I have to place my work in the context of contemporary practice. This seems to mean, choose some artists and show how their work covers similar ground but also how mine is significantly different. Rather than do precisely this, I want to choose specific moments where my experience of the work of other artists intersect with this research. An apparatus built up of personal experience, academic research and particular works of art. To this end I have chosen to look in detail at Tinguely’s ICA performance and presentation of the Metamatics in 1956; the moment Rebecca Horn’s Concert for Anarchy, 1990 didn’t work at Tate Modern and Roman Signer holding a rocket in Nicht Loslassen, 1983, mixed with the memory of Challenger’s first flight in 1983 and its last in 1986. In addition to these case studies there are a number of related contemporary phenomena that need mention.
Mika Rottenberg’s Dough 2006, I secretly recorded a video of this on a trip to Berlin in the same year. Rottenberg’s camera travels in a seemingly endless repetitive loop around a bizarrely constructed machine in which the bodies of women are an integral part. At first sight they seems to be workers in a factory, an idea that is backed up by their workwear and slavish attention to the dough. However, they are more than this. the spaces they inhabit appear to be built around their bodies, their sweat is collected and becomes part of the process.
Felix Gonzales-Torres, Untitled (March 5th) #2, 1991, stumbled across in Liverpool this year while avoiding Shia LaBeouf’s appearance at FACT. LaBeouf part of the monstrous “Transformers” engine was part of a work called #Follow. Fans were queuing to see him interact online. Several large bodyguards ensured that they did nothing but look and take selfies. Like the robots that can become cars or buildings or fighter planes the LaBeouf was continuing his transformation between actor and artist. Torres’ piece is far quieter. Though untitled the piece is dated to match the death of his lover. We are invited to see the bulbs as representative of the life of a couple and accept that one will cease to shine before the other. While looking at the work I wonder if anyone has ever been lucky enough to witness the moment of breakdown.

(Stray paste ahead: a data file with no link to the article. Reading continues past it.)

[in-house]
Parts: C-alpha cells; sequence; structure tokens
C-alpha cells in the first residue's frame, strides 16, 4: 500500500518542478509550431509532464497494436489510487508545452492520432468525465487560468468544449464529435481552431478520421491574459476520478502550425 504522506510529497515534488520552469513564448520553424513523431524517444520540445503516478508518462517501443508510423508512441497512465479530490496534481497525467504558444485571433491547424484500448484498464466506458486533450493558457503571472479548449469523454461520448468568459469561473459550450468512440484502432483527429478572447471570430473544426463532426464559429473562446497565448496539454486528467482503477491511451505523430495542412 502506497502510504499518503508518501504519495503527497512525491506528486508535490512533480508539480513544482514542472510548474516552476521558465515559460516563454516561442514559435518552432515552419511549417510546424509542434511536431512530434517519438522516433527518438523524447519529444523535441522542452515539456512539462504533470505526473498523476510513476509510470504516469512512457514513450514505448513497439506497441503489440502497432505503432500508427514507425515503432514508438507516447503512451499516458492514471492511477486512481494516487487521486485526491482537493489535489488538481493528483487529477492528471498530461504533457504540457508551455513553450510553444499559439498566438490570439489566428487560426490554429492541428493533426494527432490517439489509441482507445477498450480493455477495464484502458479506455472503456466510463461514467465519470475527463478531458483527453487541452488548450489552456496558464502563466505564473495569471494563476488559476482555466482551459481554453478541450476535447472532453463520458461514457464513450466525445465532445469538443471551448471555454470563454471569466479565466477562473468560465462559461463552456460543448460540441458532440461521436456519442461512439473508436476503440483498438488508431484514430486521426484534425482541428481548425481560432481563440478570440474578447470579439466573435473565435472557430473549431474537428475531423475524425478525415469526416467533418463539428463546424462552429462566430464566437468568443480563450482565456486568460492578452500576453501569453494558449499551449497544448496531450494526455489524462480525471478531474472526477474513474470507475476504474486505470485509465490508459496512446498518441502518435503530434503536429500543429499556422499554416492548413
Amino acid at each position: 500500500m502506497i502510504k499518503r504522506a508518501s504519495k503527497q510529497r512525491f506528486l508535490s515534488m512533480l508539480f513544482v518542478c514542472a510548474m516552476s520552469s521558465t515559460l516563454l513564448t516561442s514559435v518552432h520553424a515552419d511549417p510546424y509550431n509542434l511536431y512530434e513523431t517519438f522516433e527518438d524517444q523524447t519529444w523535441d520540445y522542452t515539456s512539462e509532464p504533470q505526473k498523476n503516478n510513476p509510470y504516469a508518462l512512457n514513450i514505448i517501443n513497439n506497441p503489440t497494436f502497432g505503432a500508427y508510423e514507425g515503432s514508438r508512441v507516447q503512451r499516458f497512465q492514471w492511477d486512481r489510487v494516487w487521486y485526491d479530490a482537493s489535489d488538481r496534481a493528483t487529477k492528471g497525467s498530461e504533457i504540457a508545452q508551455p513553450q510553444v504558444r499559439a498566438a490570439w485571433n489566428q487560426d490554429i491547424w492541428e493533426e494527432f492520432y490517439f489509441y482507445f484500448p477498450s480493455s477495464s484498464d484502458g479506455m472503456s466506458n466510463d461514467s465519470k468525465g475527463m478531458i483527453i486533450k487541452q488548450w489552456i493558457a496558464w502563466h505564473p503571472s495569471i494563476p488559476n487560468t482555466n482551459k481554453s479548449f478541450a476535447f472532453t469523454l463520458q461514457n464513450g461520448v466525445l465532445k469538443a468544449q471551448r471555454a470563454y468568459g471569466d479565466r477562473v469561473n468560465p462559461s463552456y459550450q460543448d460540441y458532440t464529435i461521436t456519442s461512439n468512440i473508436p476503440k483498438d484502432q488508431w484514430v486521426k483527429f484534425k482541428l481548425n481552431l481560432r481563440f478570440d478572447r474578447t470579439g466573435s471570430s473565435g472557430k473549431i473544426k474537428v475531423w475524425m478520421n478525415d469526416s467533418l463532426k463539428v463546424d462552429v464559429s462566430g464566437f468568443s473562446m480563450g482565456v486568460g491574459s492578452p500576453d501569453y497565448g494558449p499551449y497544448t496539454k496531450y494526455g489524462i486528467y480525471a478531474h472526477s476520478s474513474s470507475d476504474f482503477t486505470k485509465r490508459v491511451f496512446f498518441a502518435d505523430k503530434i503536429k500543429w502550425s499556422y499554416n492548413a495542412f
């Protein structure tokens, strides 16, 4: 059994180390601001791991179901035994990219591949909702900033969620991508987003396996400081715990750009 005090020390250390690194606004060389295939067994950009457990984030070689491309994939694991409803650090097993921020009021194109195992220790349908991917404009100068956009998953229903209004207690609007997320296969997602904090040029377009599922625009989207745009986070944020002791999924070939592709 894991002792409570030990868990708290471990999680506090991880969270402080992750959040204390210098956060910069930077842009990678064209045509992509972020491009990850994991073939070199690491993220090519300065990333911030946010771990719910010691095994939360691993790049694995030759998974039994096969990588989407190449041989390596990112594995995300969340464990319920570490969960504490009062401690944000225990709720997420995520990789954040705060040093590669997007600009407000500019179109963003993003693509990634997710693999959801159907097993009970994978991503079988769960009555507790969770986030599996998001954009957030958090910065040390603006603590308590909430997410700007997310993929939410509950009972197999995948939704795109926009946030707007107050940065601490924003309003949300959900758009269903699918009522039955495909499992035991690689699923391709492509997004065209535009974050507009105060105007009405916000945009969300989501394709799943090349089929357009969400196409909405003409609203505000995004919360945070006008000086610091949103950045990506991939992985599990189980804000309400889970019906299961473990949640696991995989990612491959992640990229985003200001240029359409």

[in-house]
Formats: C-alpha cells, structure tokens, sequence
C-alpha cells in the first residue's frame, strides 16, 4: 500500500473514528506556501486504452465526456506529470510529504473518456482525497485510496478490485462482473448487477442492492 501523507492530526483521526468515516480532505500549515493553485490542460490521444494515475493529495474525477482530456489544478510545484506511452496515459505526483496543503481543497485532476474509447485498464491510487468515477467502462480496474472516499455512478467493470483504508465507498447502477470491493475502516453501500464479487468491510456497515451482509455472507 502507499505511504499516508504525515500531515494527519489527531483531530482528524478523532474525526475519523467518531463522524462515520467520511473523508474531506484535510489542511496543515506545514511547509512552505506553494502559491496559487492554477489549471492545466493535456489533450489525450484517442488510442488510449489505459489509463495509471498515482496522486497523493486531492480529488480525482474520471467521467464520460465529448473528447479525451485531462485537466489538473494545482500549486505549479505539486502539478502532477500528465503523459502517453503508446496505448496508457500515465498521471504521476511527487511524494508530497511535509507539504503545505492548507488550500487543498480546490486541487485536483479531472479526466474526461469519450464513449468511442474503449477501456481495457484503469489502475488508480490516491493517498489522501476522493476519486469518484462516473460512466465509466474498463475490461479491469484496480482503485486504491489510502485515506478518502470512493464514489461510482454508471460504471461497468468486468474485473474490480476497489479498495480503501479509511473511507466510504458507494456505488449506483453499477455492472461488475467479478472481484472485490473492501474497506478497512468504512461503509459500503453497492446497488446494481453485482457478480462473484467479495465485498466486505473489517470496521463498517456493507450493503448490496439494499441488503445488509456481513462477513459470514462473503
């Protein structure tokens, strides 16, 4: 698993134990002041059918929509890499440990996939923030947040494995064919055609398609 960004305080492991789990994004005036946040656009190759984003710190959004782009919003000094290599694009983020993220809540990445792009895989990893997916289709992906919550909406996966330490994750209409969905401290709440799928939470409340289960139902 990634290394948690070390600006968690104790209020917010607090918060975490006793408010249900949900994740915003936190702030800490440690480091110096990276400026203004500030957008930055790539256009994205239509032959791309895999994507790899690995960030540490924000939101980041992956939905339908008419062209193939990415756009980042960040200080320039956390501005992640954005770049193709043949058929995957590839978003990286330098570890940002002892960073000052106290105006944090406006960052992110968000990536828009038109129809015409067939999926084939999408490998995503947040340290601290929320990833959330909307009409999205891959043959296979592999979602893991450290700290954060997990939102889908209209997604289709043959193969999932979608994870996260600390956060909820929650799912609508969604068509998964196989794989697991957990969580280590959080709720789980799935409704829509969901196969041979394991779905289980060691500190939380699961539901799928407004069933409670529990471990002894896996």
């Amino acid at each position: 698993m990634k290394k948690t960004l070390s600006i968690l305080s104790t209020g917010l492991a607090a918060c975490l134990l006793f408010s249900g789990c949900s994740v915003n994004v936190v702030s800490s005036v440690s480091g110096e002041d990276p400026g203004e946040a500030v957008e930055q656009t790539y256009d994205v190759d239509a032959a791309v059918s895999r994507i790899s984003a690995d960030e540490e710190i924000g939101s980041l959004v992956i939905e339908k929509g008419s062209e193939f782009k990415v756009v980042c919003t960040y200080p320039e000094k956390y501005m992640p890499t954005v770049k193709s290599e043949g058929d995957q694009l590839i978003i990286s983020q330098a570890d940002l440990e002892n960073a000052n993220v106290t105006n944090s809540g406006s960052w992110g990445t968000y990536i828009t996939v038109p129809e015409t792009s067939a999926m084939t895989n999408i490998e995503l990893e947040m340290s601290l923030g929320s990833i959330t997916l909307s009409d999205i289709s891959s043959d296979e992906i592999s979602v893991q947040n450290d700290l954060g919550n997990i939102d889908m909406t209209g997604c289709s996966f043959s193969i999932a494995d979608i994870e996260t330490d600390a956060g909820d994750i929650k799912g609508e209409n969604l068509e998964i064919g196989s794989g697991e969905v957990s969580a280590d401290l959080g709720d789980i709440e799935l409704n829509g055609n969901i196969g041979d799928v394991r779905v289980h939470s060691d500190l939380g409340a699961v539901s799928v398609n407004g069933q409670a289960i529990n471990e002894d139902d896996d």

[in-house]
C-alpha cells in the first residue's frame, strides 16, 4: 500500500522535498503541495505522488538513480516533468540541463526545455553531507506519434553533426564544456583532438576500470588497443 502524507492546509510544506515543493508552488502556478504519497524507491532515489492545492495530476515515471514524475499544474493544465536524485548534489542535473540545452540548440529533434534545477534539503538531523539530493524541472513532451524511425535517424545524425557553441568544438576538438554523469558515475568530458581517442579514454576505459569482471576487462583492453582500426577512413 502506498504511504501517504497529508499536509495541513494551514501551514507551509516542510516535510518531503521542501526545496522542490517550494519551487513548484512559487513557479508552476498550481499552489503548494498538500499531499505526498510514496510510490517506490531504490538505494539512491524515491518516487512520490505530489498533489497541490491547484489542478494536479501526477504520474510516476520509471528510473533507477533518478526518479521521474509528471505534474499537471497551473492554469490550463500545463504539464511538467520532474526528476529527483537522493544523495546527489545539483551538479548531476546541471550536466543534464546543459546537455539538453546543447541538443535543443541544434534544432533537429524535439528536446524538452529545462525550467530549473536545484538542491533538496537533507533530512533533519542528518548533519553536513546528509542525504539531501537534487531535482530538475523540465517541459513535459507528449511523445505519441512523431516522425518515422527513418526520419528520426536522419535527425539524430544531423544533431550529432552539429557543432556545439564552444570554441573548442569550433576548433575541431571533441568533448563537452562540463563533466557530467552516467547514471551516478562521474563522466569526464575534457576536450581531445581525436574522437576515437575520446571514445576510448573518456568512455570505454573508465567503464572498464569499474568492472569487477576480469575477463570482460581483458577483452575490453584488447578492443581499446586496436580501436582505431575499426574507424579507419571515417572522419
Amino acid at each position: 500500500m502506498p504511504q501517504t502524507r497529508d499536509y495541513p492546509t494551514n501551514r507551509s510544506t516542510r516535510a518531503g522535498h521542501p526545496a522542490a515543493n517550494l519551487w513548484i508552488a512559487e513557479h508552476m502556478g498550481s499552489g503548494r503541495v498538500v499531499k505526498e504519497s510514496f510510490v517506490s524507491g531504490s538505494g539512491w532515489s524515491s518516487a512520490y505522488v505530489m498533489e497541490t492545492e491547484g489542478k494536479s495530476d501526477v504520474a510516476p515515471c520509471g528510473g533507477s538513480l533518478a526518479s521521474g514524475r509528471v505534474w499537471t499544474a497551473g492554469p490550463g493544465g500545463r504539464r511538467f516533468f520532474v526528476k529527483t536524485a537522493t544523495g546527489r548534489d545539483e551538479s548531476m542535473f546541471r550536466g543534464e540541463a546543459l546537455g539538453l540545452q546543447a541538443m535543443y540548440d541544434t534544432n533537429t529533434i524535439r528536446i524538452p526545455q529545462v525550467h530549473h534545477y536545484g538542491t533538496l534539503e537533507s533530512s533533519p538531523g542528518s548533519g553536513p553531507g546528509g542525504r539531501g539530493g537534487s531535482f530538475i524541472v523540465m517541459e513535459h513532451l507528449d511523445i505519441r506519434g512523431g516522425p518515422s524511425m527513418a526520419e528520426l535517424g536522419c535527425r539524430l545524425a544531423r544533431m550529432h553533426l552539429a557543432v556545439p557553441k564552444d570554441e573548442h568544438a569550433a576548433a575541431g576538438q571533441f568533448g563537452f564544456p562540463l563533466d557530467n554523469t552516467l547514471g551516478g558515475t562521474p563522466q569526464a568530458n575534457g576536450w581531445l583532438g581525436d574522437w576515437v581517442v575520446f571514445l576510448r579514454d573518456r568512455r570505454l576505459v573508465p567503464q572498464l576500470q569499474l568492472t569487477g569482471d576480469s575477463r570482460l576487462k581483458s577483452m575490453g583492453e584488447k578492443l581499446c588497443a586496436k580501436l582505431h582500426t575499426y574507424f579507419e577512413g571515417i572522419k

The Collector, 1991-2006
The machine is made up of the magnetised object, the walker and the camera person, who also provides light at night – Its collection includes metal detritus but also the sights and sounds of the journey through the city. I saw this years ago and remembered it wrongly, thinking Alys was driving a magnetised remote control car.
VW Beetle, Wolfsburg Germany, 2003
Alys pushes a VW Beetle through the streets of Wolfsburg in a slow film which evokes Christ’s journey to Golgotha. It is raining and he has to stop periodically to adjust the steering. The car-human is perhaps the most ubiquitous cyborg in the contemporary world and there is an interesting tension between the Alys-Beetle and the more modern human-cars which patiently maneouver around him. He is a pitiful cyborg in his halting journey.
Karl Heinz Jeron, Sim Gishel, a story told to me by Sam Skinner when I first mentioned the subject of my research.
Sim Gishel is a busking robot which performs in various venues, on the street and has entered competitions usually reserved for humans. His rendition of Mad World is both funny and moving as is his awkward dancing which is no less original than say Ian Curtis. The story told to me by Sam involves Sim’s appearance at RichMix, London, 2014. During the set it began to sway so enthusiastically that it fell to the ground and lay twitching on the floor still singing. Although already highly anthropomorphic in character this moment of machinic breakdown seemed to add to the audience’s attachment to it.
Marvin Minsky’s, Ultimate Machine, 1952 – Also called the Useless Machine. Many versions of this machine can be found on YouTube. It is a machine whose sole function is to turn itself off. While it does not breakdown, its function is to cease functioning an act which frustrates the machine human relationship.
Ken Goldberg – A Robot in the Garden blended with Silent Running – Telepresence.
2 jetlagged days in San Francisco with Alan Currall’s, Word Processing, 1995 – forced anthropomorphism and hallucinations
Demers, Shawcross and Stellarc – big things possibly to be avoided.